The most popular question and topic of conversation that comes my way about homes is about my home’s living room wall. It’s a statement wall. It’s a wow factor. And it cost me $113.00.
Let’s step back from the project itself and start with ideation and why a black, dimensional wall was what was decided up and then acted upon.
Black can be a scary color in a home. It can feel gothic or grungy or (what all people think) makes the room feel smaller. On the flip side of black is white. White’s stereotype is light, airy and open. All of that is true about white but the negative side to white is lack of dimension, lacks warmth and in low light areas, can make spaces feel dingy and even smaller (yes, smaller).
Then if we talk TV’s… We live in a world where TV’s are the focal point in the living room, like it or not. But when I walk into a living room, I like the TV to blend and be an accent, not a focal point. Now these new fancy TV’s that act like art when not on are a win and I would love to have one in my home someday, but the reality is the budget doesn’t fit that and other upgrades in the home would be a better use for those funds at this season in my life so we go back to the TV as an accent and not the focus. TV’s are black in screen. Fact. Therefore, a darker bookcase or wall or structure of some sort is going to allow for the most amount of blending.
Now, I could have simply painted the wall a dark color and been done with it… but character, maximizing ceiling height and the true statement would be missing. Having boards run vertically adds to the height feel even though it is ultimately a black on black scenario, the eye can see the difference. The rectangles that are then formed on the wall add character and also catch your visual attention, keeping the attention away from the TV and keeping it as a true accessory as we aimed to do. It’s a win-win!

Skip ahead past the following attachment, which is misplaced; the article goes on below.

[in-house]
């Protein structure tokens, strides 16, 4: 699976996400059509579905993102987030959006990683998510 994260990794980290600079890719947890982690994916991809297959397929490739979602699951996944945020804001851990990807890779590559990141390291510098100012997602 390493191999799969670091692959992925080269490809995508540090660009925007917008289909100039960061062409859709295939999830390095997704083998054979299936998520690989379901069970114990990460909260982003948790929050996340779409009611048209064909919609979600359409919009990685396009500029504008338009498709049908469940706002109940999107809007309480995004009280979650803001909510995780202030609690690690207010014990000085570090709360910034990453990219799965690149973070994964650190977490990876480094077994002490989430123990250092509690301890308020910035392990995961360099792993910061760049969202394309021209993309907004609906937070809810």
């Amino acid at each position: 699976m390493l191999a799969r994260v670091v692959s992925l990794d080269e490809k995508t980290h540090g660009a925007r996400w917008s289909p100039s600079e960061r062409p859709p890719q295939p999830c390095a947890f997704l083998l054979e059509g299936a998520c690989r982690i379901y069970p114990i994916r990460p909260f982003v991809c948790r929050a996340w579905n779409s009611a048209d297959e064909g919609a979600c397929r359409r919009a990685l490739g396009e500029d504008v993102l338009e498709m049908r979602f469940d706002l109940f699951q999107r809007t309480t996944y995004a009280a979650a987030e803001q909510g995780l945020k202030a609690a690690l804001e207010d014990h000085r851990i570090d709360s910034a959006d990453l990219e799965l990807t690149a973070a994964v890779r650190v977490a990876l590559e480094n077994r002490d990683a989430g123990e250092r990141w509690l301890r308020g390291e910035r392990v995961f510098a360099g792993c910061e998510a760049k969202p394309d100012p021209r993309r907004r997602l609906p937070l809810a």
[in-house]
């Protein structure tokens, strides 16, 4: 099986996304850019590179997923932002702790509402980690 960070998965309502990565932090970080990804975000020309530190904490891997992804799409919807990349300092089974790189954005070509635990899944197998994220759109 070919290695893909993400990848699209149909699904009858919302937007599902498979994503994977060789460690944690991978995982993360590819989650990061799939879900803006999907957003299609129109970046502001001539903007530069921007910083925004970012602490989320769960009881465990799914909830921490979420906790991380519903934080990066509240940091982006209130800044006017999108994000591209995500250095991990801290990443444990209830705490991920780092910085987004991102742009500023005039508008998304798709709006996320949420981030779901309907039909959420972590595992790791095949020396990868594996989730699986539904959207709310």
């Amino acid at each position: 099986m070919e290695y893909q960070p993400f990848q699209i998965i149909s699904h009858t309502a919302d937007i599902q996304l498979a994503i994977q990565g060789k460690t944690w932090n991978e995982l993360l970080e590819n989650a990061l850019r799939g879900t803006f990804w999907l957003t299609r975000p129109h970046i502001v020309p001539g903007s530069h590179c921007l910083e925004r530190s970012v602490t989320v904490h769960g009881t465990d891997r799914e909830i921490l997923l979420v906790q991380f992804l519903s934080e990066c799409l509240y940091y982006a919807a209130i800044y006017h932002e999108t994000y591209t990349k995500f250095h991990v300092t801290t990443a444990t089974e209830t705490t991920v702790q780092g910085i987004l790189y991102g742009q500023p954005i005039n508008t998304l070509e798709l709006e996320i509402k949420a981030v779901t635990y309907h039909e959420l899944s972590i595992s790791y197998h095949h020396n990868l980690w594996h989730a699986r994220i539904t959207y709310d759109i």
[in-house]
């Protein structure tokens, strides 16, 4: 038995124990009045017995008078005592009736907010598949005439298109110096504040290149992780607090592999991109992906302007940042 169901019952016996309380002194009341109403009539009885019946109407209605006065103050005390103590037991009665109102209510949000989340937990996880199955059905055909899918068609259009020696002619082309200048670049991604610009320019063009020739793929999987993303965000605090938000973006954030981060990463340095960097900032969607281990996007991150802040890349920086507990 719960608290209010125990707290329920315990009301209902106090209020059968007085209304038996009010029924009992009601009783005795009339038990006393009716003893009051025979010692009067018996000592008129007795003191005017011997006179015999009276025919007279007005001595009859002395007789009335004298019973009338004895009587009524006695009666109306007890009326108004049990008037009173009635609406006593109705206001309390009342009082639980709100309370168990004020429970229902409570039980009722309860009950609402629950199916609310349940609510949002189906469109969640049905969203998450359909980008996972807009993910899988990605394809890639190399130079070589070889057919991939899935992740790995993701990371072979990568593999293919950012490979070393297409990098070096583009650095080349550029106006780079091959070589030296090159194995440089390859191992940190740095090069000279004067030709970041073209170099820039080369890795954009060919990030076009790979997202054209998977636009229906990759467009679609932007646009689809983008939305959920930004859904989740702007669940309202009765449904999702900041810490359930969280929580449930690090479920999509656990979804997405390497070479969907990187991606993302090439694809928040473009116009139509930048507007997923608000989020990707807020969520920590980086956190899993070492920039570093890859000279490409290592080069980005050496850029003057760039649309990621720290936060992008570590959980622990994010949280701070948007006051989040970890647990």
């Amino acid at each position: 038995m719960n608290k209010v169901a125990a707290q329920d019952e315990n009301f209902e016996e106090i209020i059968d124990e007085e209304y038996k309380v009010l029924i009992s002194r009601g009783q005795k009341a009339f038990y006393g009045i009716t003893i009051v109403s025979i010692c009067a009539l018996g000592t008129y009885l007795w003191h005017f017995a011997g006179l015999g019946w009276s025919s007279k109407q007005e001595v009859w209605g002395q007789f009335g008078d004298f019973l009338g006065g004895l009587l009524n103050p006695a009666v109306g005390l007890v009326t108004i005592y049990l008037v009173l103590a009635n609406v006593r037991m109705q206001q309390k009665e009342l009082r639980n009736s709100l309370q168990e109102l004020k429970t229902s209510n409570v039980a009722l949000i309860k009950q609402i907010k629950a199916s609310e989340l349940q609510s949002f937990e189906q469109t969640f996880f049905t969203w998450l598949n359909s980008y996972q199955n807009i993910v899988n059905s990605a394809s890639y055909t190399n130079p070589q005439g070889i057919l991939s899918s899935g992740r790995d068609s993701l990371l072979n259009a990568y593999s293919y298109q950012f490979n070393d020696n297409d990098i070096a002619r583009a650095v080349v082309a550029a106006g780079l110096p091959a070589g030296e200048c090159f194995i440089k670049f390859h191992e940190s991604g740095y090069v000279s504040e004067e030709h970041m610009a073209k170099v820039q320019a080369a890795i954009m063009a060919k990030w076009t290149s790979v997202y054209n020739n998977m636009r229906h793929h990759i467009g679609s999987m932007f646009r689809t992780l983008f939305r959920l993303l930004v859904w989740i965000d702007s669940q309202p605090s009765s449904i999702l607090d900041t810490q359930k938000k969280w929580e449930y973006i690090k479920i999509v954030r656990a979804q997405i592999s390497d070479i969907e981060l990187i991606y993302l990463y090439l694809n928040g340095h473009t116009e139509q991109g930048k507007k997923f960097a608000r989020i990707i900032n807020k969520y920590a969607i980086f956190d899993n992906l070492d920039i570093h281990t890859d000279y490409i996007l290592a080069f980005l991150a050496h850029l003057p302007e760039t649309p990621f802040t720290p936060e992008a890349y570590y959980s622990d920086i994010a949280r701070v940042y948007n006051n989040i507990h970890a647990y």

Now for the actual project.
1.Paint the actual wall a few days before starting the bigger piece to the project. This allowed for the base to be present and not battling with the wet paint factor.
2. Paint the boards for the wall (3 of 4 sides) prior to mounting them on the wall. While it will require another coat when installed, the base coats are present and you avoid the bigger drip factor when painting them on the wall, but also allows for a guaranteed cover and an easier paint job.
3. Measure the Wall and know what boards will not be split. (I chose the vertical boards to remain whole). This includes not just the lengths but knowing the spacing your wall allows for equal rectangular shapes.
4. Use a level to ensure your boards are in fact level before permanently installing each board.
5. To guarantee the boards staying in their installed location, spread a strip of wood glue on the wall facing side of the board. Follow the wood glue installed board with nails (via nail gun) spaced throughout the board.
6. Once the vertical boards (in my case) are installed, the horizontal boards can be cut to the appropriate length and installed horizontally in the same fashion.
7. Once all of the boards are installed, add putty to each nail hole and space between cut boards to provide the custom look. After applying the putty, allow time to dry and then carefully sand over each puttied area.
8. When all areas are smooth, vacuum and then wipe down all wall boards to ensure the dust is gone and not allow for imperfections on your last coat of paint.
9. When all the dust has been removed, apply final coat of paint to all boards and sanded areas.
10. TA DA! Done-zo!
It’s a pretty wall that adds so much character and statement to a wall for a minimal cost. This is a project that is easily done on your own without hiring out a contractor and paying high labor costs. Completed the project in a single weekend.
I hope this answers your questions on how this wall came to be and gives you guidance on your own project! You can shop my living room here as well!